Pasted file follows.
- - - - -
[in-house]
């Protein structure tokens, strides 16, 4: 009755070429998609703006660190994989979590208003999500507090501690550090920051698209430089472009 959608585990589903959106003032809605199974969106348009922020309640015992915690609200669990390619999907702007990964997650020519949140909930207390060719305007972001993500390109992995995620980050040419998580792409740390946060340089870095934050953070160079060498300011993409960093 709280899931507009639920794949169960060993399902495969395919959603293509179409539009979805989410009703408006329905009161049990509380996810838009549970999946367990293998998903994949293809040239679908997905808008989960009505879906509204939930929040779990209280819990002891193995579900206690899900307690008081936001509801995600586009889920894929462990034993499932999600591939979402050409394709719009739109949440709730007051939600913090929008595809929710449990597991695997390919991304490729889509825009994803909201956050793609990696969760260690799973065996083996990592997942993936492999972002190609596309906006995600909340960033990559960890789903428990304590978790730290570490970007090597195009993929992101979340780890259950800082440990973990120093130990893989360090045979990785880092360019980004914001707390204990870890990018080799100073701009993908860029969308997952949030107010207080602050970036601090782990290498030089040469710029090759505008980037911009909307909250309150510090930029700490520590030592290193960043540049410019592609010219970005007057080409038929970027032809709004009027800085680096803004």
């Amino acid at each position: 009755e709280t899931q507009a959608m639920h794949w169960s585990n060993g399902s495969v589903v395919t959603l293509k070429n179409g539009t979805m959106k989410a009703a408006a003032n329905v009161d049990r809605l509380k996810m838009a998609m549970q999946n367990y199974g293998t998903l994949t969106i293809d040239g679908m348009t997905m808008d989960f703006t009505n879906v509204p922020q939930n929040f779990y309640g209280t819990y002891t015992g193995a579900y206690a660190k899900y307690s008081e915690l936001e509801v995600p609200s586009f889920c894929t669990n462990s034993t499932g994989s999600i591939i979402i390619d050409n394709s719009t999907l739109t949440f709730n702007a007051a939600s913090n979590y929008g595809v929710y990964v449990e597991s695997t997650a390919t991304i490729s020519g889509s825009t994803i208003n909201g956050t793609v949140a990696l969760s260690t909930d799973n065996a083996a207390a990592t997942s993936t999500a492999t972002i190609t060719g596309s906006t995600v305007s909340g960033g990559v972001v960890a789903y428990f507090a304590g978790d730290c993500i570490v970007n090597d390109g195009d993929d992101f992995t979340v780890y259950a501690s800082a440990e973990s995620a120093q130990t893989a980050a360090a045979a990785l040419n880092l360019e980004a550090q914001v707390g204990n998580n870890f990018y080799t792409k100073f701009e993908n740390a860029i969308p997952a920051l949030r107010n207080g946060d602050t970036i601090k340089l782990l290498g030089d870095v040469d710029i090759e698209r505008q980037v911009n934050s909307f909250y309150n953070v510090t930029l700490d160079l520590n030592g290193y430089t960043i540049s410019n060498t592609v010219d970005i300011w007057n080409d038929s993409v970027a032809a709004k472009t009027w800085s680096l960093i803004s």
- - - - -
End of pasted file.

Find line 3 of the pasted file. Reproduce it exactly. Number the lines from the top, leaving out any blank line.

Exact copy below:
């Amino acid at each position: 009755e709280t899931q507009a959608m639920h794949w169960s585990n060993g399902s495969v589903v395919t959603l293509k070429n179409g539009t979805m959106k989410a009703a408006a003032n329905v009161d049990r809605l509380k996810m838009a998609m549970q999946n367990y199974g293998t998903l994949t969106i293809d040239g679908m348009t997905m808008d989960f703006t009505n879906v509204p922020q939930n929040f779990y309640g209280t819990y002891t015992g193995a579900y206690a660190k899900y307690s008081e915690l936001e509801v995600p609200s586009f889920c894929t669990n462990s034993t499932g994989s999600i591939i979402i390619d050409n394709s719009t999907l739109t949440f709730n702007a007051a939600s913090n979590y929008g595809v929710y990964v449990e597991s695997t997650a390919t991304i490729s020519g889509s825009t994803i208003n909201g956050t793609v949140a990696l969760s260690t909930d799973n065996a083996a207390a990592t997942s993936t999500a492999t972002i190609t060719g596309s906006t995600v305007s909340g960033g990559v972001v960890a789903y428990f507090a304590g978790d730290c993500i570490v970007n090597d390109g195009d993929d992101f992995t979340v780890y259950a501690s800082a440990e973990s995620a120093q130990t893989a980050a360090a045979a990785l040419n880092l360019e980004a550090q914001v707390g204990n998580n870890f990018y080799t792409k100073f701009e993908n740390a860029i969308p997952a920051l949030r107010n207080g946060d602050t970036i601090k340089l782990l290498g030089d870095v040469d710029i090759e698209r505008q980037v911009n934050s909307f909250y309150n953070v510090t930029l700490d160079l520590n030592g290193y430089t960043i540049s410019n060498t592609v010219d970005i300011w007057n080409d038929s993409v970027a032809a709004k472009t009027w800085s680096l960093i803004s």